It also pays to wait until the shrimp are bigger before moving them from the nursery to the growing tank. This can help boost the survival rate.
Indiana has 11 shrimp farmers in the state who sell their product on-site directly to consumers or to nearby restaurants. “People are looking for food that is fresh and the shrimp market has benefited from the local foods movement,” said Quagrainie. Although, the majority of shrimp consumed in the U.S. is imported from farms in Southeast Asia, Ecuador, and Mexico.
The only member of the cod family to live solely in freshwater, the burbot is commonly described as a cross between a catfish and an eel. This benthic beast gets its name from the single whisker-like barbel hanging under its mouth.
But the burbot is known by many other names depending on where you go—like “the lawyer,” “lush,” “mud blower,” “eelpout,” and “poor man’s lobster,” to mention a few. Such diverse calling cards are not surprising. The burbot can be found all over the globe north of the 40th parallel, ranging from the United Kingdom to Asia, across northern Europe, as well as North America.
In the United States, populations span from Alaska to Delaware, in all the Great Lake basins, and as far south as Missouri and Kansas. It can be found primarily in deep and cold waters of almost any substrate—silt, mud, gravel, rubble, you name it. During winter it will migrate to shallower depths, (and brackish waters for some populations) to spawn underneath the ice. This is one of the strongest factors connecting the burbot to saltwater cod, which also spawns in winter.
The fins of the burbot are relatively small, indicative of a low tolerance to strong currents. This poses no issue in terms of predation, however, as its yellow-brown color and dark mottling act as a kind of camouflage, enabling it to ambush prey. A juvenile burbot eats mainly small crustaceans like water fleas and zooplankton, but as it matures, its diet becomes more adventurous and the burbot feasts almost solely on other fish, like northern pike, yellow perch, walleye, and trout. Some of those fish rival the burbot in size, and, as with the northern pike and some lamprey, also act as predators. This pescatarian proclivity combined with the burbot’s habit of eating fish eggs can make it a nuisance species in non-native waters.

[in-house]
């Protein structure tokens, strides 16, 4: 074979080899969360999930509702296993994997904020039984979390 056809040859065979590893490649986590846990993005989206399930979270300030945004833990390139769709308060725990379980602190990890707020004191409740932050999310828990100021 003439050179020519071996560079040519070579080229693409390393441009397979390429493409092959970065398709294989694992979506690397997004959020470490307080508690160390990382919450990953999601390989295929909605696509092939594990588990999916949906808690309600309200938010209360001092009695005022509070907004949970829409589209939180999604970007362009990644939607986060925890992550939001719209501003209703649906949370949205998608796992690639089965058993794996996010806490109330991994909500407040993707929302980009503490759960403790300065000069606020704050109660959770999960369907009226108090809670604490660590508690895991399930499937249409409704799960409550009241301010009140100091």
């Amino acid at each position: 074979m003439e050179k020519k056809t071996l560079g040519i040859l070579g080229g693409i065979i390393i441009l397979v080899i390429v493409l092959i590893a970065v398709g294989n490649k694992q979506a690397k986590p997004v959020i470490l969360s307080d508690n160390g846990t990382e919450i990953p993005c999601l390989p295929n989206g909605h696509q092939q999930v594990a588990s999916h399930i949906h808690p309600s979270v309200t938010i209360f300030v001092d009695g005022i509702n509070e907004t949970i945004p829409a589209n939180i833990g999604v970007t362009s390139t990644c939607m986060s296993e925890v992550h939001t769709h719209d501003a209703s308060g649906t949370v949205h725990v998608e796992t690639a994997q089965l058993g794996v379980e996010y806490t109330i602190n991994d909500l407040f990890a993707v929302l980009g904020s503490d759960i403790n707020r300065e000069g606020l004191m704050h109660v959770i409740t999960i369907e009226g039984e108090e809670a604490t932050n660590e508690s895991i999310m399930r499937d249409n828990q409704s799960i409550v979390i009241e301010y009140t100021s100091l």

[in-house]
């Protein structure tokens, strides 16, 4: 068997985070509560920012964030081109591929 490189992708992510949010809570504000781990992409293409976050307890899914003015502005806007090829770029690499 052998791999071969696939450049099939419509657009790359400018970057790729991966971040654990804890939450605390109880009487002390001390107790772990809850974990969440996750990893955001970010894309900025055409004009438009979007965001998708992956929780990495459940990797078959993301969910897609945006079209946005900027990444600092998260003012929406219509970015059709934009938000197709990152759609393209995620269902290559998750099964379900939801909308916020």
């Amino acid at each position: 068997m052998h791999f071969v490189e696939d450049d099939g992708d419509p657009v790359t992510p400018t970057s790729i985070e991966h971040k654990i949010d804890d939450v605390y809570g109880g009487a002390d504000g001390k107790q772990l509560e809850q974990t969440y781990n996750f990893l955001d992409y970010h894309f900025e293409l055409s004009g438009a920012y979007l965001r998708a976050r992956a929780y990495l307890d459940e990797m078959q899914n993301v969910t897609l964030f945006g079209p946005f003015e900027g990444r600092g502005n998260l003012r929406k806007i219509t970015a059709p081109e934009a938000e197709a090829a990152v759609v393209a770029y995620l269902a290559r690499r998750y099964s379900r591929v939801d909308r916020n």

Because of their voracious appetite, burbot are relatively easy to catch. Anglers will have the best chance of hooking one during the evening or at night, when burbot are most active. (During the day they will remain near the bottom of the waterbody to keep cool in rising water temperatures.) If caught, burbot has been known wrap around and cling to the body holding it—its small embedded scales making the burbot smooth and slimy to the touch.
When cooked, burbot can taste similar to American lobster (thus the nickname), and their liver and roe are considered delicacies in Finland. Even the liver itself presents something of a peculiarity, being about six times as large as the livers of other freshwater fish of similar size. It was once used as an alternative to cod liver oil, having about eight times the potency of vitamin D and vitamin A. This discovery was made some time in the 1920s, when Theodore H. Rowell, a druggist and conservationist, found that the pelts of the foxes he raised increased in quality after feeding them burbot.
Populations of burbot are difficult to study and manage due to the fact that they spawn under ice, and their small scales makes determining their age challenging.
Although some populations of burbot have been threatened or made extinct by pollution, invasive species, and damming, currently the burbot is listed by the International Union for Conservation of Nature (IUCN) as a species of least concern, with management being a low priority in most regions.
Imagine a way of farming fish with plants that has little to no impact on the environment—no runoff, soil loss, no need to even develop land. That’s aquaponics. And while it seems ideal, there’s a reason why current operations are small, few, and far between.
As its name suggests, aquaponics is a a combination of aquaculture and hydroponics. Like with hydroponics, plants are grown with their roots directly in water. But where hydroponics introduces necessary nutrients artificially, aquaponics takes advantage of a symbiotic relationship between aquatic animals, bacteria, and plants. Normally aquaculture tanks need to be filtered to prevent waste byproducts from reaching harmful levels, but with aquaponics, bacteria convert these byproducts into the necessary nutrients for healthy plant growth. The plants are fed, and the water is filtered.